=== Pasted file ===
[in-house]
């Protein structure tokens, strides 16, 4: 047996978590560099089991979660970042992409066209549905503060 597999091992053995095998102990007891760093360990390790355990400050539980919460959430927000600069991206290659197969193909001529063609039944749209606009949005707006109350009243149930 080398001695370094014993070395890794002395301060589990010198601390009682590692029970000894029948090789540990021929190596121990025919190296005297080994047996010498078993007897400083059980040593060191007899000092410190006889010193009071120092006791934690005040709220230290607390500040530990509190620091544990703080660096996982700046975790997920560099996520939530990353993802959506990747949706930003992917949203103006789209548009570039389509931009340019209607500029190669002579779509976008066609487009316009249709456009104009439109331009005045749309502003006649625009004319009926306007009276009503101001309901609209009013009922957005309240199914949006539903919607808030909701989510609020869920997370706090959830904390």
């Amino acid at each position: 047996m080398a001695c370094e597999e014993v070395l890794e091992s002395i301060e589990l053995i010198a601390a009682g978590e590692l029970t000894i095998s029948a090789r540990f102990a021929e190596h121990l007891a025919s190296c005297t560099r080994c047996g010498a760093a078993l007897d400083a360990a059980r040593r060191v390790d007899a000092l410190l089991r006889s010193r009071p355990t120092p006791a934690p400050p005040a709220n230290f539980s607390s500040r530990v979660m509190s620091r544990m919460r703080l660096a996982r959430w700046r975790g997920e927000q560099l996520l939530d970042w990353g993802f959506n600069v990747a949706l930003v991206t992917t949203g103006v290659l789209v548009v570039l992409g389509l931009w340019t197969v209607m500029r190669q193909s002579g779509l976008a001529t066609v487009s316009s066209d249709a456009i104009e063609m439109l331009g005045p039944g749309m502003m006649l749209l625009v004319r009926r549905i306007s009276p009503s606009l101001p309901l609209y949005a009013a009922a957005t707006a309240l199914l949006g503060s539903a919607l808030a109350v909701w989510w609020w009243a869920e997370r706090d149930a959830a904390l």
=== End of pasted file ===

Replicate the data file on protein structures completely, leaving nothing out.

[in-house]
């Protein structure tokens, strides 16, 4: 047996978590560099089991979660970042992409066209549905503060 597999091992053995095998102990007891760093360990390790355990400050539980919460959430927000600069991206290659197969193909001529063609039944749209606009949005707006109350009243149930 080398001695370094014993070395890794002395301060589990010198601390009682590692029970000894029948090789540990021929190596121990025919190296005297080994047996010498078993007897400083059980040593060191007899000092410190006889010193009071120092006791934690005040709220230290607390500040530990509190620091544990703080660096996982700046975790997920560099996520939530990353993802959506990747949706930003992917949203103006789209548009570039389509931009340019209607500029190669002579779509976008066609487009316009249709456009104009439109331009005045749309502003006649625009004319009926306007009276009503101001309901609209009013009922957005309240199914949006539903919607808030909701989510609020869920997370706090959830904390």
């Amino acid at each position: 047996m080398a001695c370094e597999e014993v070395l890794e091992s002395i301060e589990l053995i010198a601390a009682g978590e590692l029970t000894i095998s029948a090789r540990f102990a021929e190596h121990l007891a025919s190296c005297t560099r080994c047996g010498a760093a078993l007897d400083a360990a059980r040593r060191v390790d007899a000092l410190l089991r006889s010193r009071p355990t120092p006791a934690p400050p005040a709220n230290f539980s607390s500040r530990v979660m509190s620091r544990m919460r703080l660096a996982r959430w700046r975790g997920e927000q560099l996520l939530d970042w990353g993802f959506n600069v990747a949706l930003v991206t992917t949203g103006v290659l789209v548009v570039l992409g389509l931009w340019t197969v209607m500029r190669q193909s002579g779509l976008a001529t066609v487009s316009s066209d249709a456009i104009e063609m439109l331009g005045p039944g749309m502003m006649l749209l625009v004319r009926r549905i306007s009276p009503s606009l101001p309901l609209y949005a009013a009922a957005t707006a309240l199914l949006g503060s539903a919607l808030a109350v909701w989510w609020w009243a869920e997370r706090d149930a959830a904390l």